- Mistaken identity leading to erroneous conclusion—Dick sees Sue with Jim and is sure she is a) more interested in Jim and he (Dick) has no chance with her b) or she is cheating on him (Dick).
- Is that a space ship under a tarp in her back yard or is the protag hallucinating? Or drunk?
Lies and damn lies.
- Did Sally lie about her whereabouts on the night of the murder?
- Why did Sally lie about her whereabouts on that night?
- Did Sally really see Elvis in the line for the ladies’ room?
- Was she drunk?
- Is Sally the unreliable narrator?
- Is the President/Ambassador/gorgeous computer expert a double agent?
- A good guy or bad guy?
- Is the good guy/gal really good? S/he seems good. So far. But what’s with the weird thing that looks like an appendix floating in blue liquid in his/her fridge?
- Is the villain really that bad? Not when he does something (seemingly) out of character.
- She’s still young/inexperienced/idealistic enough to think every romance follows a smooth path to a happy ending.
- He’s a rookie. It’s the World Series. He’s facing the league’s most formidable pitcher. The manager wonders: can the rook really hit a 100-mph fastball?
- While Charles is in the kitchen putting dishes into the dishwasher, Linda is in the bedroom loading the gun.
- Holy bleep! Now what? Does Linda fire the gun? Or give it to Charles to fend off the intruder? Does she go into the kitchen and point the gun at Charles? Does she pull trigger? Is the gun properly loaded? Does Charles defend himself with a kitchen knife? Or a cast iron skillet?
In genres like women’s fiction, romance and literary fiction, the cliffhanger will be gentler, more internal.
- A summing up leads to a new perspective.
- Is that dorky misfit, Mr. Wrong, really the Mr. Right the heroine has been looking for all along?
- A thoughtful reassessment of the situation in the face of new information.
- An internal shift the result of a casual encounter or advice from a trusted parent/pastor/colleague.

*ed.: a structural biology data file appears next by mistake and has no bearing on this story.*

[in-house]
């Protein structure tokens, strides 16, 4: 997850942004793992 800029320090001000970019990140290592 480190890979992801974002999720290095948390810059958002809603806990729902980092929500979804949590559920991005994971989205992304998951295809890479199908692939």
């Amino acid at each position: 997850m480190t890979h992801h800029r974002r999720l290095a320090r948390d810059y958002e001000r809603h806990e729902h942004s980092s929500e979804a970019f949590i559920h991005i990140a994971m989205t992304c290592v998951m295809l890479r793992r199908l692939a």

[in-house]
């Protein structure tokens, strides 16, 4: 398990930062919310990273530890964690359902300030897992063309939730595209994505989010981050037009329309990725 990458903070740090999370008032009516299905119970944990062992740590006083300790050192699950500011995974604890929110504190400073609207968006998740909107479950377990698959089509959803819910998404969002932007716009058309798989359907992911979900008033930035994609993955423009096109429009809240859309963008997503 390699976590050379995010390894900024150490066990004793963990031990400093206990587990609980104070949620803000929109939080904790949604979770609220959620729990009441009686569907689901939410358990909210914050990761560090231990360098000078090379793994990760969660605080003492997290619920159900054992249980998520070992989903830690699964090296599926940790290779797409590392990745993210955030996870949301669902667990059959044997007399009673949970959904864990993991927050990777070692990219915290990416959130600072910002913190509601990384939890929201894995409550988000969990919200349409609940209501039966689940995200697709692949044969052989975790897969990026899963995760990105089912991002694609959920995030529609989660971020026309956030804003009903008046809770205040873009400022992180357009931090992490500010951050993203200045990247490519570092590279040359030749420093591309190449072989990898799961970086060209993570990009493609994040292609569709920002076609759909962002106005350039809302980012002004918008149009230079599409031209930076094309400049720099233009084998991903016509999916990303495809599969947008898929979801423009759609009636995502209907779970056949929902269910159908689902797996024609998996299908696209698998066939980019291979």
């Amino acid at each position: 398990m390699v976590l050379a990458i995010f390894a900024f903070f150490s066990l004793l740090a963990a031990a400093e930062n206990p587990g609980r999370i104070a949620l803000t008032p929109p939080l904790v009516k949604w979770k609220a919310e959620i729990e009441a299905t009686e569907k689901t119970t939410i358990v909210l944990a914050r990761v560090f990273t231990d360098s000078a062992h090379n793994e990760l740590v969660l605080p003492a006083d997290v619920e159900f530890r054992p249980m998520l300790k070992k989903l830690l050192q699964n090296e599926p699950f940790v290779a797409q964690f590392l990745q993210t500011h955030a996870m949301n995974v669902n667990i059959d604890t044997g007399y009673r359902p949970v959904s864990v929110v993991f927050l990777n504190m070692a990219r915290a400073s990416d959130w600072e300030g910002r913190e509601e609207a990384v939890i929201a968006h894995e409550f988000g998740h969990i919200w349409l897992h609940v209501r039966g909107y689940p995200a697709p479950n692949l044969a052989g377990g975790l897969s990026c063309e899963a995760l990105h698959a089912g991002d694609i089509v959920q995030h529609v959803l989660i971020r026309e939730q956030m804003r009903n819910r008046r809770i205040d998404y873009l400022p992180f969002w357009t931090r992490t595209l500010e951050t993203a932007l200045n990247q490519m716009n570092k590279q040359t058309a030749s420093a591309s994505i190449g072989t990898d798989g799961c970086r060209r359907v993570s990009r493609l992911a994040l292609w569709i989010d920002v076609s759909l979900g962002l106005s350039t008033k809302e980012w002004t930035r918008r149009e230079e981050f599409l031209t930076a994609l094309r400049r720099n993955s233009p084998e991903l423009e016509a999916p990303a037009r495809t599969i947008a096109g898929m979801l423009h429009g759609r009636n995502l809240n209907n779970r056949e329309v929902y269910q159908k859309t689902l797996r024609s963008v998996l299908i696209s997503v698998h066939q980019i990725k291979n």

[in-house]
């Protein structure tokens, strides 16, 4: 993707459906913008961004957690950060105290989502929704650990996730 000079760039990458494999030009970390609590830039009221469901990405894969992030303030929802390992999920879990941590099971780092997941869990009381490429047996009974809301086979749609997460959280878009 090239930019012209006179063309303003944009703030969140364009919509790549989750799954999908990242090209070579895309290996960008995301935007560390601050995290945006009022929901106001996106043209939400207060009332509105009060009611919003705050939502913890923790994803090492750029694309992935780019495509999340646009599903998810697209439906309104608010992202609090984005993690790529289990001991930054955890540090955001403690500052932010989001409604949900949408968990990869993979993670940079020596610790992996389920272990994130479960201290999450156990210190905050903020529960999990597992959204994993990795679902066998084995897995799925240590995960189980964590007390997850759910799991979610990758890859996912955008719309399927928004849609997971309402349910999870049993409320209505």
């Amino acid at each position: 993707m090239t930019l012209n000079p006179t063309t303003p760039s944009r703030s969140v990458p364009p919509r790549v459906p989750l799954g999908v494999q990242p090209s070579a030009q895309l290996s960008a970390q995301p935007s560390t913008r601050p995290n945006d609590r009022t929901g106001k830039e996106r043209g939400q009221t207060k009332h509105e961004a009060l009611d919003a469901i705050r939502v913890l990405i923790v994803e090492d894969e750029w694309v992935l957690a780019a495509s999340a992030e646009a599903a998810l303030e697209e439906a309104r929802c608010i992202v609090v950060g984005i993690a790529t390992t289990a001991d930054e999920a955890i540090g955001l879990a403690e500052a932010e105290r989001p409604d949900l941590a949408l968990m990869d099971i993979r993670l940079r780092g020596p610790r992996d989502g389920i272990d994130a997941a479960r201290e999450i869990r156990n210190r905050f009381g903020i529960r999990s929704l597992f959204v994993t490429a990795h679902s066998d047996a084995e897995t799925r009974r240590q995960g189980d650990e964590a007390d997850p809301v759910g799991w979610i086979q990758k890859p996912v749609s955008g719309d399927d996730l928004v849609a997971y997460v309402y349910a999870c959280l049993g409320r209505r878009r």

- The internal shift an also be the result of an accident, health crisis, health scare.
- The death of a significant person—a relative, lover, ex-lover, or even a famous person—can have powerful impact.
- A psychological or emotional revelation that sets the character or plot in a new direction.
- A new opportunity with an unexpected consequence. A trip to a dude ranch with its wide horizons resets the protagonist’s approach to his misbehaving sixth grade class / her obsession with the five pounds she’s been trying (and, so far, failing) to lose.
Cliffhanger Rule #1. Always end a scene or a chapter before it’s finished.
Ending every scene or chapter on an unresolved note will leave the reader in suspense—and a reader in suspense will turn the page.
You can handle unresolved scenes and chapter through dialogue, narrative or indirect narrative.
Cliffhanger Rule #2: Break down your plot into bite-sized pieces.
Just as a chef does not serve appetizers, main and dessert at the same time, the savvy author portions out the story in small, delicious, snack-sized servings—scenes and chapters.
Each little tidbit add to the progress of the story as each unresolved scene lures the reader on.
Cliffhanger Rule #3: Use all the elements of craft.
Create powerful cliffhangers through dialogue, narrative or indirect narrative.
Cliffhanger Rule #4: Cliffhangers are everywhere.
Once you become aware of the ubiquity of cliffhangers, you will see them everywhere. In every bestseller. In every popular tv show.
Cliffhanger Rule #5: Cliffhangers are basic to good storytelling.
Cliffhangers come in (at least) a thousand different versions. Learn to use them all.
- The cliffhanger can be a reversal.
- A surprise.
- A shock.
- An action beat.
- An interrupted conversation.
- A sudden, unexpected threat.
- A sudden, unexpected kiss.
- Or a sudden, unexpected inheritance.
- The car/plane/drone spinning out of control.
- A question—literal or implicit.
- Reveal something new about a characters.
- A plot twist.
- As subtle as a hint, a change in the weather, or the haunting, faint trace of a familiar, but evocative perfume.
- A minor glitch or a major setback.
- A reframing of the character’s original quest.
Cliffhanger Rule #6: No Cheating.
The missing/unread email/text/DM cannot be a grocery list—unless it contains Novichok (Russian nerve agent)—or a cheating husband’s passwords.
The secret formula the hero must find, the one that’s written in invisible ink concealed in a guarded underground bunker, cannot turn out to be a recipe for your mom’s homemade red pepper hummus.
You make a promise, you keep a promise!
Or else readers will revolt.
Cliffhanger Rule #7: The cliffhanger is addictive.
The only known side effect of the cliffhanger is creating a SuperFan.
The writer—aka the pusher—must leave every scene or chapter on a note of irresolution. The cliffhanger, subtle or not, gentle or in-your-face, governs whether or not the reader turns the page and stays up to read “just one more chapter.”
Do it right, and they’ll hate you in the morning.
They’ll buy your next book.